# Mixture Density Networks

A * mixture density network* (MDN) is an interesting model formalism built within the general framework of neural networks and probability theory for working on supervised learning problems in which the target variable cannot be easily approximated by a single standard probability distribution. Essentially, an MDN allows one to model a conditional probability distribution \(p(\mathbf{y}\vert\mathbf{x})\) as a mixture of distributions, in which the individual distributions and the corresponding mixture coefficients are parameterized by functions of the inputs \(\mathbf{x}\).

In this blog post, we’ll explore this scenario, take a quick deep dive into the math, starting with intuitions and ending with a model and a probabilistically-derived loss function, and build an MDN for an example dataset. As a great resource, we’ll be pulling heavily from Bishop’s Pattern Recognition and Machine Learning (PRML).

Let’s get started!

## Imports

```
%load_ext autoreload
%autoreload 2
%matplotlib inline
```

```
import math
import matplotlib.pyplot as plt
import numpy as np
import torch
from torch.autograd import Variable
import torch.nn as nn
import torch.nn.functional as F
import torch.optim as optim
plt.rcParams['figure.figsize'] = (8, 8)
np.random.seed(42)
torch.manual_seed(0)
torch.cuda.manual_seed(0)
```

## Generate data

To begin with, let’s generate a training dataset that matches that from PRML, p. 272. Specifically, let’s generate a matrix \(\mathbf{X}\) of \(n\) observations of a 1-dimensional variable \(\mathbf{x}\) by sampling uniformly over the interval \([0, 1)\), and then generate a corresponding matrix \(\mathbf{Y}\) of \(n\) target observations of a 1-dimensional variable \(\mathbf{y}\) by computing

\[\mathbf{Y} = \mathbf{X} + 0.3\sin(2\pi \mathbf{X}) + \mathbf{noise}\text{,}\]where \(\mathbf{noise}\) is a vector of \(n\) uniform values sampled over the interval \([-0.1, 0.1)\).

We’ll also generate a matrix \(\mathbf{X}^{\text{test}}\) of \(n\) scalar values spaced evenly over the interval \([0, 1)\) to use for sampling predictions. Note that this post is focused on exploring the ability to approximate different conditional distributions \(p(\mathbf{y}\vert\mathbf{x})\), rather than on the full learning problem of generalization, so we don’t make use of the usual train/val/test split, or attempt to generate val/test values outside of the \([0, 1)\) interval to test for generalization. However, a full application involving MDNs would certainly make use of these standard practices.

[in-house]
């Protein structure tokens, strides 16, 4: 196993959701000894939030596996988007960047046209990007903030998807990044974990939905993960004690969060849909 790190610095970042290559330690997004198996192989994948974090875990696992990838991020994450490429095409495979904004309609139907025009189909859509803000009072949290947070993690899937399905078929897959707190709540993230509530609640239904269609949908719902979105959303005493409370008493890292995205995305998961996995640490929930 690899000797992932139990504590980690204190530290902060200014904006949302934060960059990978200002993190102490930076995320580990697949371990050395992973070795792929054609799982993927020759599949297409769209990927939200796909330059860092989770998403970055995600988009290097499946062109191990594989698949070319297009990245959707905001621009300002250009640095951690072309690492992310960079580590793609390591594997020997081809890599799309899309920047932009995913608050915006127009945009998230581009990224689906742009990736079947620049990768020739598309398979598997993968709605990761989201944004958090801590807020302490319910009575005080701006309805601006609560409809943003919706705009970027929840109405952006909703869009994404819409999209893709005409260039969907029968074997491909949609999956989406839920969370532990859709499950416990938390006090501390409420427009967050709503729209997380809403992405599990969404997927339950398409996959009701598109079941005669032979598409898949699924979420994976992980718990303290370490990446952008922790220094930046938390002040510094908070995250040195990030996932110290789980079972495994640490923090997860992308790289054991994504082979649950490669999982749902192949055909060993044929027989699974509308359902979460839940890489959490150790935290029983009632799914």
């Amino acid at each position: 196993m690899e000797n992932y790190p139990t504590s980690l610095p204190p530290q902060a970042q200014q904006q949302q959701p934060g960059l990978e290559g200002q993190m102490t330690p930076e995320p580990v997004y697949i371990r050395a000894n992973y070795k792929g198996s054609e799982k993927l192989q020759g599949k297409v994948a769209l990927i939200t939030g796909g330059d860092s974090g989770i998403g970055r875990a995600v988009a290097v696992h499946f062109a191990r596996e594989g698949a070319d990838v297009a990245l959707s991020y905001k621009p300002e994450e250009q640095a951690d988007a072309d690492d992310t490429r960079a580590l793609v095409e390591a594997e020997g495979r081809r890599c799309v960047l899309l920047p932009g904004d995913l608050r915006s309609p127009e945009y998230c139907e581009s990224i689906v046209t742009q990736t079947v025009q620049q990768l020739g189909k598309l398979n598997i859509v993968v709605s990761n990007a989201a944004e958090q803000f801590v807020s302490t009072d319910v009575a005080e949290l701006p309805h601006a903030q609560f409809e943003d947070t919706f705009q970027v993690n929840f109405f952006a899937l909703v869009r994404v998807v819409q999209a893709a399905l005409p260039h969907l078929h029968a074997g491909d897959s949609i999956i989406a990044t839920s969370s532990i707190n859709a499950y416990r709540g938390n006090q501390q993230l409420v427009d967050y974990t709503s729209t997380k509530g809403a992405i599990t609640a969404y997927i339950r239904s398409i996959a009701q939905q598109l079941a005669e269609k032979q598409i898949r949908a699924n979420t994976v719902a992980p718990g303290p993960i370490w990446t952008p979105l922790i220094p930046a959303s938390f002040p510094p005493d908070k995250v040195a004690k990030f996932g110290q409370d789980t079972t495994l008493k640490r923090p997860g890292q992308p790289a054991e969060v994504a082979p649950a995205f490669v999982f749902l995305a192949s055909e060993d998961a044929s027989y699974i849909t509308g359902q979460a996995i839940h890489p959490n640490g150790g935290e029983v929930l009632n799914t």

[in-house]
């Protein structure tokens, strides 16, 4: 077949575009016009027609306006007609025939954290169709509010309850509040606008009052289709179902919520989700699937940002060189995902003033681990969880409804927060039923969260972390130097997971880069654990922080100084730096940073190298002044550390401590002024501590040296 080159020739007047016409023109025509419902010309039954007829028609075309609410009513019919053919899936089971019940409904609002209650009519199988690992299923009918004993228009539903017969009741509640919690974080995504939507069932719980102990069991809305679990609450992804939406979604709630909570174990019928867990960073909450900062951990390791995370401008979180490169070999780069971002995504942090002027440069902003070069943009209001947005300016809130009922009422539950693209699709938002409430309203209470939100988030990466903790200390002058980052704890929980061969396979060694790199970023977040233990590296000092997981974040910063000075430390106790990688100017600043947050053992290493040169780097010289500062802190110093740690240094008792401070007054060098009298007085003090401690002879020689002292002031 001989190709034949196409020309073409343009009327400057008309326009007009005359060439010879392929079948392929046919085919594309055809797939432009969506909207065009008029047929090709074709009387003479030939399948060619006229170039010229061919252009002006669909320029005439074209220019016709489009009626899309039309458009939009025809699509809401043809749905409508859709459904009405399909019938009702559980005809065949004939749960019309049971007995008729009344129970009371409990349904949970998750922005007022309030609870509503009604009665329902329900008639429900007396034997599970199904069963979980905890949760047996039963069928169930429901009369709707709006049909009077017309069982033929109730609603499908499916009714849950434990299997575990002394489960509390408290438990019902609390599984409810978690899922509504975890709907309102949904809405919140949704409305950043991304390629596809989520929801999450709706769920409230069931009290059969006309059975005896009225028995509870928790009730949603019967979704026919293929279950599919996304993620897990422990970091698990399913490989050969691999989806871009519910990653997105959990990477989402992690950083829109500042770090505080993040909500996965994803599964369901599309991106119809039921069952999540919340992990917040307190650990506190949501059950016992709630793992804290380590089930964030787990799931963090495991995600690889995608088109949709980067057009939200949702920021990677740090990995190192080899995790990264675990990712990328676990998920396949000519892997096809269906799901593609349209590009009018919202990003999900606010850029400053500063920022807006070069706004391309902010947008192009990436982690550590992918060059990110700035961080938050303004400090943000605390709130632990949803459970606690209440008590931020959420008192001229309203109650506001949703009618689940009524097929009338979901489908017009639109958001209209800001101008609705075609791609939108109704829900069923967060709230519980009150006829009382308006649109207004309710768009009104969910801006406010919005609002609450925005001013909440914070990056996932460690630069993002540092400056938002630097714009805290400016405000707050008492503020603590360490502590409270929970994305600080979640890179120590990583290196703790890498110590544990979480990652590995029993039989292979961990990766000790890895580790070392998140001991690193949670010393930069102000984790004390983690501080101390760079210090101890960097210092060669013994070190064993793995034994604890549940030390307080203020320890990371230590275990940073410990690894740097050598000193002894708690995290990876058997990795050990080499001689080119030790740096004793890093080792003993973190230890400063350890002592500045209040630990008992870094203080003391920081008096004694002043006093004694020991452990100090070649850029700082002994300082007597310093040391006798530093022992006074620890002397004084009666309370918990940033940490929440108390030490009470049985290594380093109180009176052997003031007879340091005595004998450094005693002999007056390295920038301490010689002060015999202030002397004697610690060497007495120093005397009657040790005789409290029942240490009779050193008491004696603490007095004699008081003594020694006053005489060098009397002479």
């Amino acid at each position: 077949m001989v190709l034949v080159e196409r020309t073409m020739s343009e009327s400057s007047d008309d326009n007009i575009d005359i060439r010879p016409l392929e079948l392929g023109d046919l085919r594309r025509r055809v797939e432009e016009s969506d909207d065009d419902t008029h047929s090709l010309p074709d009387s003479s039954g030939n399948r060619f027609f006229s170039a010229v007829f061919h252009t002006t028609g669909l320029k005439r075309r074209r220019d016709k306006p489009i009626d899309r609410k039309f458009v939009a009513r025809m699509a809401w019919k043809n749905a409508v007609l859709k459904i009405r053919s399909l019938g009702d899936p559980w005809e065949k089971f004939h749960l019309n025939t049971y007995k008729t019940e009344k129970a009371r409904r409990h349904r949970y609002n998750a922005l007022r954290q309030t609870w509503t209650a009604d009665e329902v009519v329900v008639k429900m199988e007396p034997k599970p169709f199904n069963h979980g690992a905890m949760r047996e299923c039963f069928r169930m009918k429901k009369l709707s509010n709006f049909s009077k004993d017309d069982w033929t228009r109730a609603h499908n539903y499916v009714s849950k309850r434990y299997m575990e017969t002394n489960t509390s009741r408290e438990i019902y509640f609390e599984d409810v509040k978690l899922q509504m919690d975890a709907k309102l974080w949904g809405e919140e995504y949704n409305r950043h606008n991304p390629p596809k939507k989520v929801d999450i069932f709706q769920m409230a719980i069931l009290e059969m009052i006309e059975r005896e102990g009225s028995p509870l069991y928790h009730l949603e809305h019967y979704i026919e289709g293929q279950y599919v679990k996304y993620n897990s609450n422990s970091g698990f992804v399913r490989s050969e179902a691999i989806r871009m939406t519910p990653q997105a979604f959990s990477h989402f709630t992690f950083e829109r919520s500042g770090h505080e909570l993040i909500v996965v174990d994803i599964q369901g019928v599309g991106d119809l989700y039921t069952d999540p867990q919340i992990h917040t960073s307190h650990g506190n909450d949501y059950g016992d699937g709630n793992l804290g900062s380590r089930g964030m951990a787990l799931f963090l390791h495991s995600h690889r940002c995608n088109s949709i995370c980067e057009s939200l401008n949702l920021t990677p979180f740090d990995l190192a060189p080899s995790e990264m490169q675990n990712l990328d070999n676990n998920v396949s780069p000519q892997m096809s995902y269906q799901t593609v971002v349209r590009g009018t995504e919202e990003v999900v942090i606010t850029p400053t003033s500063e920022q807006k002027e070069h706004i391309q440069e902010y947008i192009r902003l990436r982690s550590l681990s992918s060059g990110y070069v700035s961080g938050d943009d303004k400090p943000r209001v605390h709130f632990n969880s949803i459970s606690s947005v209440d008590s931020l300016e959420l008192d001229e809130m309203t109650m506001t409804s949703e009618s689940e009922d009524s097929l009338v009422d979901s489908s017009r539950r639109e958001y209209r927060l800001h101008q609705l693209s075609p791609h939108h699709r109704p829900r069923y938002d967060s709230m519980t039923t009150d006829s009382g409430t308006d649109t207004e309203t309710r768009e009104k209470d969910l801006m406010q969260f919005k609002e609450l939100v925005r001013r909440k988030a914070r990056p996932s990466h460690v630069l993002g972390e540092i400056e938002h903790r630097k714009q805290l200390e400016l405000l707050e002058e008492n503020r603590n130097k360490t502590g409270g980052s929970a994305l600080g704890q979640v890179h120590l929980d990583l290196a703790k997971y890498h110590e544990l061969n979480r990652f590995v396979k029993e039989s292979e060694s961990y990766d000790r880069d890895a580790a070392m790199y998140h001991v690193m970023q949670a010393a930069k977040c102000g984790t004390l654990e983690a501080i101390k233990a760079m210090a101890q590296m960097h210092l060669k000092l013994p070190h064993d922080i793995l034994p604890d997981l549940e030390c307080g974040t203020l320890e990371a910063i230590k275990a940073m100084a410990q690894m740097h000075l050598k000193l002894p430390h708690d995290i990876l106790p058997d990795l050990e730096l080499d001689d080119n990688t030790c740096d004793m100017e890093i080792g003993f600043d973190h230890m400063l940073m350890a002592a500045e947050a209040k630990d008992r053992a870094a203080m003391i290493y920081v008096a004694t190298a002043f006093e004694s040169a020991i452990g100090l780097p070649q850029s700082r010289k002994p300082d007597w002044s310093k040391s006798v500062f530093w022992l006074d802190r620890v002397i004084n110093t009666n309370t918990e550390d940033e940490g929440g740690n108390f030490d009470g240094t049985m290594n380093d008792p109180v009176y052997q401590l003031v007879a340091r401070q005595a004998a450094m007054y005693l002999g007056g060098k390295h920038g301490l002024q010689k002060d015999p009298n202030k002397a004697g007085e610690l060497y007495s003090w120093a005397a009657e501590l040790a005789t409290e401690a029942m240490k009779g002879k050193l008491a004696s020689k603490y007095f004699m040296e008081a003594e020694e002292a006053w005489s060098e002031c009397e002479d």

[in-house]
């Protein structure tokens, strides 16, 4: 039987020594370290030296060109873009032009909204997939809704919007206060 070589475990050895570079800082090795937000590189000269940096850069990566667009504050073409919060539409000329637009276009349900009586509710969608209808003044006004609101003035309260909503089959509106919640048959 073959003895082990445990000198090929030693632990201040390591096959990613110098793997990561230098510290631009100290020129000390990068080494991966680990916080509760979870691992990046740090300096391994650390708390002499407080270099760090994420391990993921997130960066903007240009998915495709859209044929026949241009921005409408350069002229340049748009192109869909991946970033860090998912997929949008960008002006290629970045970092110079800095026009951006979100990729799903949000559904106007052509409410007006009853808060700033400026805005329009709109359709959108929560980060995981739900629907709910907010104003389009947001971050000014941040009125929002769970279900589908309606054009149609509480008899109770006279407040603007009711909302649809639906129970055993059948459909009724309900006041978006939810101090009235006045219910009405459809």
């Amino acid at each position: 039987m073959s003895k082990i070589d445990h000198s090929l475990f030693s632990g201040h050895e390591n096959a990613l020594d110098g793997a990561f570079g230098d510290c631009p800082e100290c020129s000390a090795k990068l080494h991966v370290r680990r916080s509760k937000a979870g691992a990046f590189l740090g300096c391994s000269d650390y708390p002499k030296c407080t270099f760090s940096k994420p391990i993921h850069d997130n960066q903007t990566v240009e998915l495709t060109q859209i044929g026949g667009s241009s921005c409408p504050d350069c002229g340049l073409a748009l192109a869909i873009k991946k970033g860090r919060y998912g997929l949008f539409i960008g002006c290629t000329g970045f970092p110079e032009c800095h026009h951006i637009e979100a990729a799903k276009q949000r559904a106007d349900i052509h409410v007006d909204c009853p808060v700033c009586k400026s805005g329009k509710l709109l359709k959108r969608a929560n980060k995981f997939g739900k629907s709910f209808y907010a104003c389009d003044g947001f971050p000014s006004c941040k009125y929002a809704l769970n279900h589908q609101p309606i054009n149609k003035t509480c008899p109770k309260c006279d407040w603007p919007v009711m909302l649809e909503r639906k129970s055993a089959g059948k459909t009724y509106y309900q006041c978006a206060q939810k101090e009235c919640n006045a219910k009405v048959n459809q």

```
# generate data
n = 2500
d = 1
t = 1
x_train = np.random.uniform(0, 1, (n, d)).astype(np.float32)
noise = np.random.uniform(-0.1, 0.1, (n, d)).astype(np.float32)
y_train = x_train + 0.3*np.sin(2*np.pi*x_train) + noise
x_test = np.linspace(0, 1, n).reshape(-1, 1).astype(np.float32)
```

```
# plot
fig = plt.figure(figsize=(8, 8))
plt.plot(x_train, y_train, 'go', alpha=0.5, markerfacecolor='none')
plt.show()
```

## Train a model

Now, let’s train a model to learn the process that generated this dataset, i.e., the mapping from \(\mathbf{x}\) to \(\mathbf{y}\), or the conditional distribution \(p(\mathbf{y}\vert\mathbf{x})\). For this dataset, \(p(\mathbf{y}\vert\mathbf{x})\) is unimodal, i.e., there appears to be a single distribution over \(\mathbf{y}\) for each observation of \(\mathbf{x}\). Thus, we could assume a Gaussian distribution for \(p(\mathbf{y}\vert\mathbf{x})\), and treat this problem as a standard regression problem. Therefore, we need to construct a model that accepts an example \(\mathbf{x}_i\) and produces a value \(\mathbf{out}_i\), which we can interpret as the mean parameter of a Gaussian distribution for \(\mathbf{y}_i\). We can then construct a loss function as the negative log likelihood assuming a Gaussian distribution, and optimize this loss w.r.t. the parameters of our model. In terms of the actual model, we can make use of a neural network as a general framework for function approximation, and construct a simple, two-layer, non-linear neural net with a sufficient number of parameters to be able to fit the given dataset.